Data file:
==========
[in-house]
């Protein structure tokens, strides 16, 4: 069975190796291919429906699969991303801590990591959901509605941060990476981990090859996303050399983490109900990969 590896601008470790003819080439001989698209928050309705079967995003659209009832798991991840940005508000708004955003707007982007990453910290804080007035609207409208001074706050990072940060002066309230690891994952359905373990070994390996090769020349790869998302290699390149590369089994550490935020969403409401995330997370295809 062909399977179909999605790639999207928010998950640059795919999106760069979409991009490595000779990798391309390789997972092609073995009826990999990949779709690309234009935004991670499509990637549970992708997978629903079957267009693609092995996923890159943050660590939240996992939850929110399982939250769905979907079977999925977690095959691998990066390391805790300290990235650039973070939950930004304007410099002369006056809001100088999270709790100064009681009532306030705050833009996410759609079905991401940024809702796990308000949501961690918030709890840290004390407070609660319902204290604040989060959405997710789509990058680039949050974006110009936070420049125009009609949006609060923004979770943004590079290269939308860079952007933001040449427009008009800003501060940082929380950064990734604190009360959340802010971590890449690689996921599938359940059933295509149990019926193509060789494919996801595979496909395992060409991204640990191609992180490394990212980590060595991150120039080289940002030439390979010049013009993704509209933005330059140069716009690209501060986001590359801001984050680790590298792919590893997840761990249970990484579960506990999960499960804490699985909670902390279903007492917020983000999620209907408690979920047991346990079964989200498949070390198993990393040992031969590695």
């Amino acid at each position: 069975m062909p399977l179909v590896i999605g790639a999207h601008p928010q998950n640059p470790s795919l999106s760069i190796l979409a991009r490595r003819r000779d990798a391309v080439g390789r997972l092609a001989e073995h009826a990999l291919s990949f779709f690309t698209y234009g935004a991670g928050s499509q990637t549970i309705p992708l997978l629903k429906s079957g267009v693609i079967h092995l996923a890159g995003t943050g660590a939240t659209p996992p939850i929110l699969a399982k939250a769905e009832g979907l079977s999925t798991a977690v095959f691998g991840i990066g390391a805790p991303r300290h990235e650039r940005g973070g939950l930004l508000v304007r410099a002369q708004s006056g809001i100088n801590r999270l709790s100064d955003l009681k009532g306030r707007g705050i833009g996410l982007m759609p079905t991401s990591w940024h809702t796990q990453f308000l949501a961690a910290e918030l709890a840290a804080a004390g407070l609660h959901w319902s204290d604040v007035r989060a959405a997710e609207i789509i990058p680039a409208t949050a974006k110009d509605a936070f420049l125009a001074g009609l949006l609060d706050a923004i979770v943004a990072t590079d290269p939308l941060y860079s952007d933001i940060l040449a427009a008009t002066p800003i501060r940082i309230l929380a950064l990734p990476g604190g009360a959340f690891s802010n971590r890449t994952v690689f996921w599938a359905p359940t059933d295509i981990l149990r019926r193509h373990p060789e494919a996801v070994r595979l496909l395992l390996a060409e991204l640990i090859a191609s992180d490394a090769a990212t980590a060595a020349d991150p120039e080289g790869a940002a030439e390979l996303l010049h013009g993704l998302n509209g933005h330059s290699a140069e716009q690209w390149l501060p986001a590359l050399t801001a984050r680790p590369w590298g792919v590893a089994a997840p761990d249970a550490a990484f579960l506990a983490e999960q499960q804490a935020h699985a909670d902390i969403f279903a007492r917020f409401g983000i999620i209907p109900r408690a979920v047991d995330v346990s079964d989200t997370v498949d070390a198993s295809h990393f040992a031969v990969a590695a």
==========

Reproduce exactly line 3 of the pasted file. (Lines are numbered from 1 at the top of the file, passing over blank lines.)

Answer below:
């Amino acid at each position: 069975m062909p399977l179909v590896i999605g790639a999207h601008p928010q998950n640059p470790s795919l999106s760069i190796l979409a991009r490595r003819r000779d990798a391309v080439g390789r997972l092609a001989e073995h009826a990999l291919s990949f779709f690309t698209y234009g935004a991670g928050s499509q990637t549970i309705p992708l997978l629903k429906s079957g267009v693609i079967h092995l996923a890159g995003t943050g660590a939240t659209p996992p939850i929110l699969a399982k939250a769905e009832g979907l079977s999925t798991a977690v095959f691998g991840i990066g390391a805790p991303r300290h990235e650039r940005g973070g939950l930004l508000v304007r410099a002369q708004s006056g809001i100088n801590r999270l709790s100064d955003l009681k009532g306030r707007g705050i833009g996410l982007m759609p079905t991401s990591w940024h809702t796990q990453f308000l949501a961690a910290e918030l709890a840290a804080a004390g407070l609660h959901w319902s204290d604040v007035r989060a959405a997710e609207i789509i990058p680039a409208t949050a974006k110009d509605a936070f420049l125009a001074g009609l949006l609060d706050a923004i979770v943004a990072t590079d290269p939308l941060y860079s952007d933001i940060l040449a427009a008009t002066p800003i501060r940082i309230l929380a950064l990734p990476g604190g009360a959340f690891s802010n971590r890449t994952v690689f996921w599938a359905p359940t059933d295509i981990l149990r019926r193509h373990p060789e494919a996801v070994r595979l496909l395992l390996a060409e991204l640990i090859a191609s992180d490394a090769a990212t980590a060595a020349d991150p120039e080289g790869a940002a030439e390979l996303l010049h013009g993704l998302n509209g933005h330059s290699a140069e716009q690209w390149l501060p986001a590359l050399t801001a984050r680790p590369w590298g792919v590893a089994a997840p761990d249970a550490a990484f579960l506990a983490e999960q499960q804490a935020h699985a909670d902390i969403f279903a007492r917020f409401g983000i999620i209907p109900r408690a979920v047991d995330v346990s079964d989200t997370v498949d070390a198993s295809h990393f040992a031969v990969a590695a």